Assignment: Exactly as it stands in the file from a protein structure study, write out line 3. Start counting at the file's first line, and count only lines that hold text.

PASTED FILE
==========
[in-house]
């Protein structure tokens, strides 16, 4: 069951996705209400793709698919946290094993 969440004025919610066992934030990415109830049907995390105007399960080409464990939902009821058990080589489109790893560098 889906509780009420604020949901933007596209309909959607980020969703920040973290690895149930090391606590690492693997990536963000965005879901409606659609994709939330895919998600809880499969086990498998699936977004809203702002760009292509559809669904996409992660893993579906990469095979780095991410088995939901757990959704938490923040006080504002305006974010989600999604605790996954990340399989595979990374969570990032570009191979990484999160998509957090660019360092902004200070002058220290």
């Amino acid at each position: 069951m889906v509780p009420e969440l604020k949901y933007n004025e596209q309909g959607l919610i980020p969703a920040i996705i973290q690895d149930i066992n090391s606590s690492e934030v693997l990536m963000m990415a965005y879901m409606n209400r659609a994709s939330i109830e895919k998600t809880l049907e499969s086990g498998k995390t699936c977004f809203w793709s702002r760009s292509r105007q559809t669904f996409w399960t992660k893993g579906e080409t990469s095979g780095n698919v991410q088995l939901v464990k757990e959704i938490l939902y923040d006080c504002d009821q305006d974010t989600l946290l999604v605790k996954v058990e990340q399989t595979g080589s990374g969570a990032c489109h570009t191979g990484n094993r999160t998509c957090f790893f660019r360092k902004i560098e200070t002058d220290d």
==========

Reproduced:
């Amino acid at each position: 069951m889906v509780p009420e969440l604020k949901y933007n004025e596209q309909g959607l919610i980020p969703a920040i996705i973290q690895d149930i066992n090391s606590s690492e934030v693997l990536m963000m990415a965005y879901m409606n209400r659609a994709s939330i109830e895919k998600t809880l049907e499969s086990g498998k995390t699936c977004f809203w793709s702002r760009s292509r105007q559809t669904f996409w399960t992660k893993g579906e080409t990469s095979g780095n698919v991410q088995l939901v464990k757990e959704i938490l939902y923040d006080c504002d009821q305006d974010t989600l946290l999604v605790k996954v058990e990340q399989t595979g080589s990374g969570a990032c489109h570009t191979g990484n094993r999160t998509c957090f790893f660019r360092k902004i560098e200070t002058d220290d």